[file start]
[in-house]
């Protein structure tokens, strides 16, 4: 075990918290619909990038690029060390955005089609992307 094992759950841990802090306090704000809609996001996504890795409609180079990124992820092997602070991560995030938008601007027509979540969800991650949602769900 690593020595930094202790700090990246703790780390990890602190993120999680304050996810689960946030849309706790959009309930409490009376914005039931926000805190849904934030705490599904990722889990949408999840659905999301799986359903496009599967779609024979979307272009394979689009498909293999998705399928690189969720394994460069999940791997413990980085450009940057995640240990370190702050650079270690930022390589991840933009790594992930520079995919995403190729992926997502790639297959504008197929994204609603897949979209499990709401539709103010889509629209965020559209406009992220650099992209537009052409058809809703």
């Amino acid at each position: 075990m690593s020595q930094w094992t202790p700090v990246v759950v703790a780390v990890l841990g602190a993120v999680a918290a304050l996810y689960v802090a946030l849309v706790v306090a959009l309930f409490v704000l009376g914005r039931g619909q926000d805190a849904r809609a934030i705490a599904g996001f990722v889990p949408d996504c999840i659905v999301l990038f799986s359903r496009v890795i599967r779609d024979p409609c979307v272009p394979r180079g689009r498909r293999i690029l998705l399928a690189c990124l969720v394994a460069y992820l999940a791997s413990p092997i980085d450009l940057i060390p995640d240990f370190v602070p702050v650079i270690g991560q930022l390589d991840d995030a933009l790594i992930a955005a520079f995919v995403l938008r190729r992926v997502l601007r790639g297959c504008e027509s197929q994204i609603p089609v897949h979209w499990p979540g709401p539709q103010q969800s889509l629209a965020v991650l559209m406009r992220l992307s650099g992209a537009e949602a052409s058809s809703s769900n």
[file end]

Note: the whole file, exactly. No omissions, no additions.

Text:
[in-house]
């Protein structure tokens, strides 16, 4: 075990918290619909990038690029060390955005089609992307 094992759950841990802090306090704000809609996001996504890795409609180079990124992820092997602070991560995030938008601007027509979540969800991650949602769900 690593020595930094202790700090990246703790780390990890602190993120999680304050996810689960946030849309706790959009309930409490009376914005039931926000805190849904934030705490599904990722889990949408999840659905999301799986359903496009599967779609024979979307272009394979689009498909293999998705399928690189969720394994460069999940791997413990980085450009940057995640240990370190702050650079270690930022390589991840933009790594992930520079995919995403190729992926997502790639297959504008197929994204609603897949979209499990709401539709103010889509629209965020559209406009992220650099992209537009052409058809809703």
């Amino acid at each position: 075990m690593s020595q930094w094992t202790p700090v990246v759950v703790a780390v990890l841990g602190a993120v999680a918290a304050l996810y689960v802090a946030l849309v706790v306090a959009l309930f409490v704000l009376g914005r039931g619909q926000d805190a849904r809609a934030i705490a599904g996001f990722v889990p949408d996504c999840i659905v999301l990038f799986s359903r496009v890795i599967r779609d024979p409609c979307v272009p394979r180079g689009r498909r293999i690029l998705l399928a690189c990124l969720v394994a460069y992820l999940a791997s413990p092997i980085d450009l940057i060390p995640d240990f370190v602070p702050v650079i270690g991560q930022l390589d991840d995030a933009l790594i992930a955005a520079f995919v995403l938008r190729r992926v997502l601007r790639g297959c504008e027509s197929q994204i609603p089609v897949h979209w499990p979540g709401p539709q103010q969800s889509l629209a965020v991650l559209m406009r992220l992307s650099g992209a537009e949602a052409s058809s809703s769900n």